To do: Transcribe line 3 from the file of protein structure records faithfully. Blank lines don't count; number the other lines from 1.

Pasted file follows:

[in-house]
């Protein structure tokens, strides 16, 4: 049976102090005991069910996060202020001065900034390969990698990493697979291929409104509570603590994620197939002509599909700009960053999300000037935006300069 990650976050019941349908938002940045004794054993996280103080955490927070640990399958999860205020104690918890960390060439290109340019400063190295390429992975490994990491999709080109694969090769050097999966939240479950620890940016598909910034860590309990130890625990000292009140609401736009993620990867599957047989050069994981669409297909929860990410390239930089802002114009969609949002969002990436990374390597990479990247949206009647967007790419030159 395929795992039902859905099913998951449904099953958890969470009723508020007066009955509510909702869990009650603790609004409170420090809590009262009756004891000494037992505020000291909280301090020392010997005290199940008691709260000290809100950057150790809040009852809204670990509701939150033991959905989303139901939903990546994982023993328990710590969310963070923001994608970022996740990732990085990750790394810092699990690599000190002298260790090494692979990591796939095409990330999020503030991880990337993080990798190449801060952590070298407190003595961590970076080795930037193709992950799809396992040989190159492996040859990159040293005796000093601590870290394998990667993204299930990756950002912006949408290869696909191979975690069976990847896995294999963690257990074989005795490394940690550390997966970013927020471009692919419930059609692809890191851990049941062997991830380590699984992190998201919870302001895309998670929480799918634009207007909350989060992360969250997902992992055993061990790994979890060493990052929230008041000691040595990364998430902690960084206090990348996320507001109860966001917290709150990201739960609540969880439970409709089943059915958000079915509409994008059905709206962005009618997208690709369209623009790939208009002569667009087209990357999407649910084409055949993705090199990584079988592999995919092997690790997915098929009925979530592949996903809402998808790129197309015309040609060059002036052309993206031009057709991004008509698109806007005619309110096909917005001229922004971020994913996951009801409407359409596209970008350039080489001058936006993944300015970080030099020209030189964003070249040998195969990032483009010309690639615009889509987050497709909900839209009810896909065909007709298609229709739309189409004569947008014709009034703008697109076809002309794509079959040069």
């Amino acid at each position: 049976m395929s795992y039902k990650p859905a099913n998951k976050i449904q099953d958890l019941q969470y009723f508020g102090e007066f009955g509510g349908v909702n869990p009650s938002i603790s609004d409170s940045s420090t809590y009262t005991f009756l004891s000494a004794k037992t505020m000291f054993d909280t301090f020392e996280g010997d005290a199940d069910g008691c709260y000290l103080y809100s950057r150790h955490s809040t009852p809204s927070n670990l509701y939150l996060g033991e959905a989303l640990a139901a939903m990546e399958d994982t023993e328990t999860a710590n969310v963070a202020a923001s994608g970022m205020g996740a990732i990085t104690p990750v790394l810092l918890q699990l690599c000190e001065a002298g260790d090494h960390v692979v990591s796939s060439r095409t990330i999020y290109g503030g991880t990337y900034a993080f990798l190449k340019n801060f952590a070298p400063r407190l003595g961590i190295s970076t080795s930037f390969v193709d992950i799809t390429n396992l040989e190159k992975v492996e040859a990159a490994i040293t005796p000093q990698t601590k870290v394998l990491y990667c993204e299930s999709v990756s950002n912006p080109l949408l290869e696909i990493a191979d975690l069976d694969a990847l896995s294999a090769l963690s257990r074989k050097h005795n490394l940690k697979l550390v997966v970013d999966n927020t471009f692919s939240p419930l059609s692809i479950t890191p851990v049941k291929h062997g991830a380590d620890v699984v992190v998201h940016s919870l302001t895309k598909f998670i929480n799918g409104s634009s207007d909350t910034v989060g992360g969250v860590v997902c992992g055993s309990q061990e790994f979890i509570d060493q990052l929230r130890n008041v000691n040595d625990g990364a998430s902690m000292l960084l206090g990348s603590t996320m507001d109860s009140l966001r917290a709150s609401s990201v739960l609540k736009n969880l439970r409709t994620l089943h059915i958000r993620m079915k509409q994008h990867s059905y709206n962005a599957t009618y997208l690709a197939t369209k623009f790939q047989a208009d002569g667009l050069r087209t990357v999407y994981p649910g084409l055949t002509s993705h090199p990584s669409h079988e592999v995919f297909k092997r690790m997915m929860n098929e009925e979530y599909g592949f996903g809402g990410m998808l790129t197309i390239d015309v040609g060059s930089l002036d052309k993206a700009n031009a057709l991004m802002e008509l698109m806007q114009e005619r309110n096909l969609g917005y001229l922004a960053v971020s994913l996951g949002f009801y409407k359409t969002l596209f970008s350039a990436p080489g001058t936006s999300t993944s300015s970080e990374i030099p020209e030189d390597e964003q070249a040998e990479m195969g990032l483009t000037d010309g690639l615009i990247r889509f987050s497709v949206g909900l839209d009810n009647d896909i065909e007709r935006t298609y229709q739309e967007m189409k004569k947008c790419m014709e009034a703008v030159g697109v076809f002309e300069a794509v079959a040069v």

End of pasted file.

């Amino acid at each position: 049976m395929s795992y039902k990650p859905a099913n998951k976050i449904q099953d958890l019941q969470y009723f508020g102090e007066f009955g509510g349908v909702n869990p009650s938002i603790s609004d409170s940045s420090t809590y009262t005991f009756l004891s000494a004794k037992t505020m000291f054993d909280t301090f020392e996280g010997d005290a199940d069910g008691c709260y000290l103080y809100s950057r150790h955490s809040t009852p809204s927070n670990l509701y939150l996060g033991e959905a989303l640990a139901a939903m990546e399958d994982t023993e328990t999860a710590n969310v963070a202020a923001s994608g970022m205020g996740a990732i990085t104690p990750v790394l810092l918890q699990l690599c000190e001065a002298g260790d090494h960390v692979v990591s796939s060439r095409t990330i999020y290109g503030g991880t990337y900034a993080f990798l190449k340019n801060f952590a070298p400063r407190l003595g961590i190295s970076t080795s930037f390969v193709d992950i799809t390429n396992l040989e190159k992975v492996e040859a990159a490994i040293t005796p000093q990698t601590k870290v394998l990491y990667c993204e299930s999709v990756s950002n912006p080109l949408l290869e696909i990493a191979d975690l069976d694969a990847l896995s294999a090769l963690s257990r074989k050097h005795n490394l940690k697979l550390v997966v970013d999966n927020t471009f692919s939240p419930l059609s692809i479950t890191p851990v049941k291929h062997g991830a380590d620890v699984v992190v998201h940016s919870l302001t895309k598909f998670i929480n799918g409104s634009s207007d909350t910034v989060g992360g969250v860590v997902c992992g055993s309990q061990e790994f979890i509570d060493q990052l929230r130890n008041v000691n040595d625990g990364a998430s902690m000292l960084l206090g990348s603590t996320m507001d109860s009140l966001r917290a709150s609401s990201v739960l609540k736009n969880l439970r409709t994620l089943h059915i958000r993620m079915k509409q994008h990867s059905y709206n962005a599957t009618y997208l690709a197939t369209k623009f790939q047989a208009d002569g667009l050069r087209t990357v999407y994981p649910g084409l055949t002509s993705h090199p990584s669409h079988e592999v995919f297909k092997r690790m997915m929860n098929e009925e979530y599909g592949f996903g809402g990410m998808l790129t197309i390239d015309v040609g060059s930089l002036d052309k993206a700009n031009a057709l991004m802002e008509l698109m806007q114009e005619r309110n096909l969609g917005y001229l922004a960053v971020s994913l996951g949002f009801y409407k359409t969002l596209f970008s350039a990436p080489g001058t936006s999300t993944s300015s970080e990374i030099p020209e030189d390597e964003q070249a040998e990479m195969g990032l483009t000037d010309g690639l615009i990247r889509f987050s497709v949206g909900l839209d009810n009647d896909i065909e007709r935006t298609y229709q739309e967007m189409k004569k947008c790419m014709e009034a703008v030159g697109v076809f002309e300069a794509v079959a040069v």